Of course, my first sewing machine had to be a Singer. That seemed to be the standard back in those days. Mine was a nice 646 Touch-a-Matic. I found this photo online of the instruction manual.
Since that handy machine, I have upgrated a few times. In the mid 70's I got a wonderful Viking machine that had cams that you could stick in the back of the machine for more stitch pattern options. I loved that machine because it was heavy duty! Sewing through multi-layers of denim or leather was no problem! It was manufactured in several colors other than brown. I searched around online to find this photo:
Then in 1985 I was able to purchase a lovely Pfaff Creative 1473 that had lots of other stitches displayed under that "lid" and had another attachment that you could plug into it to stitch out a simple pattern that you drew. I LOVED the integrated walking food which would keep two layers of fabric from sliding apart when you sewed them together. The machine looked like this:
For several years I threatened that once I saw grandkids in my future I would need an embroidery machine. So once again I got the bug to upgrade (kind of like wanting a new car!) and in 2004 I purchased a Baby Lock sewing/embroidery machine Here is a photo of it with the "top" (that covers the thread) removed:
This machine required a new table to accommodate the embroidery attachment and a handy lift so I can easily raise the level of the machine to use as an embroidery machine. It is hard to believe that I have owned this machine for 9 years! I have thoroughly enjoyed each of the machines I have owned. The manufacturers keep coming up with new bells and whistles to entice sewing enthusiasts! Of course, I don't have room, nor do I want to spend the $$$ on a designated "quilting" machine that will more easily quilt the layers of a quilt together with beautiful stitching.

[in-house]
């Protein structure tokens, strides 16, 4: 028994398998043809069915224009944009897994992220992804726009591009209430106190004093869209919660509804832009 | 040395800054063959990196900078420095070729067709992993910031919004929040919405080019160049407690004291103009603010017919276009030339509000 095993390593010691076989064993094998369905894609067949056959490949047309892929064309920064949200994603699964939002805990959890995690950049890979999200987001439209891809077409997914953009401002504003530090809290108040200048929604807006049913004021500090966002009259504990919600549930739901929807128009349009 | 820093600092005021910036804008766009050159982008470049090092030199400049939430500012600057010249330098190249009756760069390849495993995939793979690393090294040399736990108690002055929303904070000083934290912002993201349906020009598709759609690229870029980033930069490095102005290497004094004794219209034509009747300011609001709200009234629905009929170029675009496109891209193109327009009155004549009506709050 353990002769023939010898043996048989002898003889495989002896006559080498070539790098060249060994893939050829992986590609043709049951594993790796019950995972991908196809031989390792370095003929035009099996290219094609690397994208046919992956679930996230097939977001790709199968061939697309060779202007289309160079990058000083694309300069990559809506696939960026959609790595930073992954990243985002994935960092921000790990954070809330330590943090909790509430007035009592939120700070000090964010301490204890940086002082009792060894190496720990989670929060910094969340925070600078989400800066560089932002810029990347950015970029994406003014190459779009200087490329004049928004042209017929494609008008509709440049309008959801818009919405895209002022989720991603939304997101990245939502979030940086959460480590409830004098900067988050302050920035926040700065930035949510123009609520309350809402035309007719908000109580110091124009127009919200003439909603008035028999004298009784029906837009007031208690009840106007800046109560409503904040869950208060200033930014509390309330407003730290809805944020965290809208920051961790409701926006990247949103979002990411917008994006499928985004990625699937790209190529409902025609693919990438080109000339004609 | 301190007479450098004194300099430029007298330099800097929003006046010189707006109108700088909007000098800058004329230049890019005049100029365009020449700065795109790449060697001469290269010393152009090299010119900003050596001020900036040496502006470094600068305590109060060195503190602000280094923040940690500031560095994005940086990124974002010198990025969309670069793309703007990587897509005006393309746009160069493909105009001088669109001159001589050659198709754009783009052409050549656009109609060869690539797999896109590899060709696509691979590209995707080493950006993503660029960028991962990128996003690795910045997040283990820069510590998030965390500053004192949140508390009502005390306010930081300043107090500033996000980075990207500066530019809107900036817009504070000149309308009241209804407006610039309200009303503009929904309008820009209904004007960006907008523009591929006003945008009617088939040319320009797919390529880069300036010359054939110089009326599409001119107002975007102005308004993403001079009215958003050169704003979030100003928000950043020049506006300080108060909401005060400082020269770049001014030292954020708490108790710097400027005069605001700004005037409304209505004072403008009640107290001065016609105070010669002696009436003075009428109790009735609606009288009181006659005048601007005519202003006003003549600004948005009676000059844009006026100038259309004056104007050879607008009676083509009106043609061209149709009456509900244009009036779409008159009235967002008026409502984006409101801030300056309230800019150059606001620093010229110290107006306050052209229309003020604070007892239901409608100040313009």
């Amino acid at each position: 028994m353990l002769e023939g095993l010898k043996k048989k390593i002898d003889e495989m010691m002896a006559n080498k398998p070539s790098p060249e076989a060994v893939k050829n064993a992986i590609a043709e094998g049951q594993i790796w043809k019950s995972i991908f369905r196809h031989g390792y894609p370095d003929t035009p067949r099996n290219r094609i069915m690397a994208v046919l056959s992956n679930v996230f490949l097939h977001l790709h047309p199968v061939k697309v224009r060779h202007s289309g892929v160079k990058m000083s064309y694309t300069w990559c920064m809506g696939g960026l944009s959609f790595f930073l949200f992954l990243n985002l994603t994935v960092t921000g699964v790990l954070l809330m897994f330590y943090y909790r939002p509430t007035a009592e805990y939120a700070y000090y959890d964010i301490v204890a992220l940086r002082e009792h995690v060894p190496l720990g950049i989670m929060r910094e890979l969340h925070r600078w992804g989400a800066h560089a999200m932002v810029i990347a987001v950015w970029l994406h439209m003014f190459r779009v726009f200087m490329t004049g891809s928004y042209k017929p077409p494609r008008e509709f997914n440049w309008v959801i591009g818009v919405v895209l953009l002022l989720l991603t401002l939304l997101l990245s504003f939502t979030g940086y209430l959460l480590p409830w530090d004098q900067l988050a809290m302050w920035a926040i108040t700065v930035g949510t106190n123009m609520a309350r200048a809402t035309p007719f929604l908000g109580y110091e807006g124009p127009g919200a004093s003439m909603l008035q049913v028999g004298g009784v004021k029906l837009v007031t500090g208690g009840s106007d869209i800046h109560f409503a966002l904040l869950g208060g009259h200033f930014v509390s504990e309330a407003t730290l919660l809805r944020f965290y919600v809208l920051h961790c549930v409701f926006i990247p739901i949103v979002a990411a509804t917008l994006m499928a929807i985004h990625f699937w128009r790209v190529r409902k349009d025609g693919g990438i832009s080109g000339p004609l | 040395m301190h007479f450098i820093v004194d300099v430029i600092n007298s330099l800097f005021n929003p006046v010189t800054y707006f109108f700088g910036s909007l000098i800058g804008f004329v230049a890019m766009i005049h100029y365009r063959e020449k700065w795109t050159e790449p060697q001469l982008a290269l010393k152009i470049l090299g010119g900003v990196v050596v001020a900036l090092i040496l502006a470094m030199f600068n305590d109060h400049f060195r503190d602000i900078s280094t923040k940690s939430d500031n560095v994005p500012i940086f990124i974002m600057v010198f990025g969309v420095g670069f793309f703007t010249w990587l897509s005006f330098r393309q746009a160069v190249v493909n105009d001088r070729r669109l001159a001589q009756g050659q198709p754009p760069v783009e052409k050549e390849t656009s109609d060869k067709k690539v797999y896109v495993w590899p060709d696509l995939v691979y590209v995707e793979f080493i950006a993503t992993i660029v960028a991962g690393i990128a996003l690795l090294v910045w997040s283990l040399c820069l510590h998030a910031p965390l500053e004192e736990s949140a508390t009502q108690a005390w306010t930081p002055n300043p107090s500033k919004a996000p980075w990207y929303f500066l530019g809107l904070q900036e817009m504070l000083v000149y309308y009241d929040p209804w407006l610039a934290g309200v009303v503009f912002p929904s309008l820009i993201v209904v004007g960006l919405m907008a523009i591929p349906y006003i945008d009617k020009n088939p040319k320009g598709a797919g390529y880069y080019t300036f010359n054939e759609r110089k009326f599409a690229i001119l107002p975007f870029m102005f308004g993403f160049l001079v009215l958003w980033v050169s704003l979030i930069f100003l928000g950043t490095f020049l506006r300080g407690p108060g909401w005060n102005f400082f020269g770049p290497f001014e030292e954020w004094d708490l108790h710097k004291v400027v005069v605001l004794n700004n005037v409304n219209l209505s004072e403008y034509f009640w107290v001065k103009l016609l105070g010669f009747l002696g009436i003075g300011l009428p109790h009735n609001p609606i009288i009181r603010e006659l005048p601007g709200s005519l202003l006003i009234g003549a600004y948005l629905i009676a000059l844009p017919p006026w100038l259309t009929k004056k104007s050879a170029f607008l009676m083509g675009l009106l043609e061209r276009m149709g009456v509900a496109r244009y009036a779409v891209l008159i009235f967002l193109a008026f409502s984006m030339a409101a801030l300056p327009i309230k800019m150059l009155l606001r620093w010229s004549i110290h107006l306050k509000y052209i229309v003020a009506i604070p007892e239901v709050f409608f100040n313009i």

With all the machine upgrades and sewing I have done to keep my creative juices going , one would think I would have been better served to just purchase a sewing machine store! Or a fabric store.
Here is my rant for the day. When I think back to that Viking machine, I am saddened by the fact that they just don't make many machines these days that are as solidly built as it was. Now we see plastic on the outside, plastic on the inside, and we're told to bring it in once a year for it's annual "going over." My mom NEVER took her machine in to be serviced! And it ran fine. Maybe I'm just subtly telling myself that I should have kept that old Viking. It sure was pretty! But the prices go up and quality goes down.
I do love my Baby Lock machine (and serger with the jet air treading system) but I still have that nagging feeling that maybe I should have at some point plunked down the extra $$$ for a Bernina. Now those machines are solid as a rock! I have always felt that they were overpriced and not quite up to having the latest bells and whistles. Bernina is sort of the Mercedes of sewing machines. I had an opportunity to try out the Bernina 830 while making a zippered cosmetic bag for Kari for her birthday. Wow! I was impressed! Here is a picture of the Bernina 830:
This machine has a jumbo size embroidery hoop which I don't see offered with other brands. It also has a built-in stitch regulator which I LOVED!! This gives even stitches when doing free motion embroidery. It also had the ability to use a special foot (for extra $$) that would clamp on a permanent marker pen and it would print out a pattern with the pen! Another special attachment (extra $$) easily creates a pattern for putting a design with crystals on your fabric. If you are looking to purchase a machine and spending a bit extra is no problem, you might want to look at Bernina. I think their technology has caught up to that in other machines and passed them up. My only complaint is that the screen is awfully tiny. I haven't been bothered by my screen being off to the right, but I understand that some folks get frustrated with it off to the side and Bernina has taken those complaints seriously. It is easier to see it when it is right in front of your eyeballs!
Here is that cosmetic bag that I sewed for Kari:
|Note that the heart design was done with permanent pen and the design for the crystals was also done on the machine.|
While I'm at it, here is a wall hanging that I recently made for my sister-in-law, Jill:
And here are some kitchen towels that I embroidered and given as gifts:
|I also made that jazzy ironing board cover to spruce up my craft room. It almost makes ironing tolerable!!|